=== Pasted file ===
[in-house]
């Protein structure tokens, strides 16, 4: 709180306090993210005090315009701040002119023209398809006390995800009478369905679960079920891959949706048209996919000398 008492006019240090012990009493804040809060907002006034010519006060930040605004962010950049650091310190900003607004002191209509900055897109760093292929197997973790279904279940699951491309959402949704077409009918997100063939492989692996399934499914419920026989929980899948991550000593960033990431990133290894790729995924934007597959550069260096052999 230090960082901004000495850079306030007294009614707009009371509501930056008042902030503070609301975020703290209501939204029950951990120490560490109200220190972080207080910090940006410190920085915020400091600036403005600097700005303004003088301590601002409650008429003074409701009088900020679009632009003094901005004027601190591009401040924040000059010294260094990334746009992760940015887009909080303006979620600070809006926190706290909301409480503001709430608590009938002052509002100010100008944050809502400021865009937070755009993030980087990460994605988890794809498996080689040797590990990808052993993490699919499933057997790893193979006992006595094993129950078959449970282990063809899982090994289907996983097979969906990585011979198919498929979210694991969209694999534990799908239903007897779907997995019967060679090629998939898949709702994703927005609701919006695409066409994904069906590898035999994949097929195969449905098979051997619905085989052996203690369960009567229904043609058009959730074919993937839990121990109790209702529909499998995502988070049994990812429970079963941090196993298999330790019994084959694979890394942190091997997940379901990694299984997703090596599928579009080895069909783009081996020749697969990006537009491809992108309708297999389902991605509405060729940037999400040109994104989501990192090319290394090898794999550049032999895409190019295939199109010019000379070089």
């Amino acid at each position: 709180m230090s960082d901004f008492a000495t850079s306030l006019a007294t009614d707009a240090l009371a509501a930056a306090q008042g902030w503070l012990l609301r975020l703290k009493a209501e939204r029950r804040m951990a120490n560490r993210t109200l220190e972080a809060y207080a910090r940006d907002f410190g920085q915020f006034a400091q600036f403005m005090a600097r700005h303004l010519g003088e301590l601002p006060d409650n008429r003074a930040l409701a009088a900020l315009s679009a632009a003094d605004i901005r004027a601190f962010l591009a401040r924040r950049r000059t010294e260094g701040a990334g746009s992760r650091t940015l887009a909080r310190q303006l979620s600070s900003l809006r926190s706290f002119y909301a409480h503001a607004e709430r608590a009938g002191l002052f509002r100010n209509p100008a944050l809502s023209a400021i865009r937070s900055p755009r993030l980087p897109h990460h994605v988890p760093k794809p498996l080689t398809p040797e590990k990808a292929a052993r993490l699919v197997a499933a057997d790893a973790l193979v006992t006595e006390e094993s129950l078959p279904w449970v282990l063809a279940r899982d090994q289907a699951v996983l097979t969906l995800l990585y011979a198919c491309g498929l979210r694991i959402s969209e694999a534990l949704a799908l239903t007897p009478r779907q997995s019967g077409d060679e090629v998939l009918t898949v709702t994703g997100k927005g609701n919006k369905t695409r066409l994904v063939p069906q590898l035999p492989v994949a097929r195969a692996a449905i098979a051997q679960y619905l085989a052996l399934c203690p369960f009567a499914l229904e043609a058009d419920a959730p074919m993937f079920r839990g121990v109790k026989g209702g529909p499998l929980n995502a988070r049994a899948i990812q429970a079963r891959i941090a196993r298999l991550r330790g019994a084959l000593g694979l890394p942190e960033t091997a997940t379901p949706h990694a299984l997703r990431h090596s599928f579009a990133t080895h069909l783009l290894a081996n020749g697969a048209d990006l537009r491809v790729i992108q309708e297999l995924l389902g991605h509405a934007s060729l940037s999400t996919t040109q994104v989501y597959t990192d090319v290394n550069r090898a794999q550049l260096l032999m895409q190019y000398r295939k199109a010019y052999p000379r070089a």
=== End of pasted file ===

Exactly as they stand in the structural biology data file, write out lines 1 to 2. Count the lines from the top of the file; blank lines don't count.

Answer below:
[in-house]
């Protein structure tokens, strides 16, 4: 709180306090993210005090315009701040002119023209398809006390995800009478369905679960079920891959949706048209996919000398 008492006019240090012990009493804040809060907002006034010519006060930040605004962010950049650091310190900003607004002191209509900055897109760093292929197997973790279904279940699951491309959402949704077409009918997100063939492989692996399934499914419920026989929980899948991550000593960033990431990133290894790729995924934007597959550069260096052999 230090960082901004000495850079306030007294009614707009009371509501930056008042902030503070609301975020703290209501939204029950951990120490560490109200220190972080207080910090940006410190920085915020400091600036403005600097700005303004003088301590601002409650008429003074409701009088900020679009632009003094901005004027601190591009401040924040000059010294260094990334746009992760940015887009909080303006979620600070809006926190706290909301409480503001709430608590009938002052509002100010100008944050809502400021865009937070755009993030980087990460994605988890794809498996080689040797590990990808052993993490699919499933057997790893193979006992006595094993129950078959449970282990063809899982090994289907996983097979969906990585011979198919498929979210694991969209694999534990799908239903007897779907997995019967060679090629998939898949709702994703927005609701919006695409066409994904069906590898035999994949097929195969449905098979051997619905085989052996203690369960009567229904043609058009959730074919993937839990121990109790209702529909499998995502988070049994990812429970079963941090196993298999330790019994084959694979890394942190091997997940379901990694299984997703090596599928579009080895069909783009081996020749697969990006537009491809992108309708297999389902991605509405060729940037999400040109994104989501990192090319290394090898794999550049032999895409190019295939199109010019000379070089």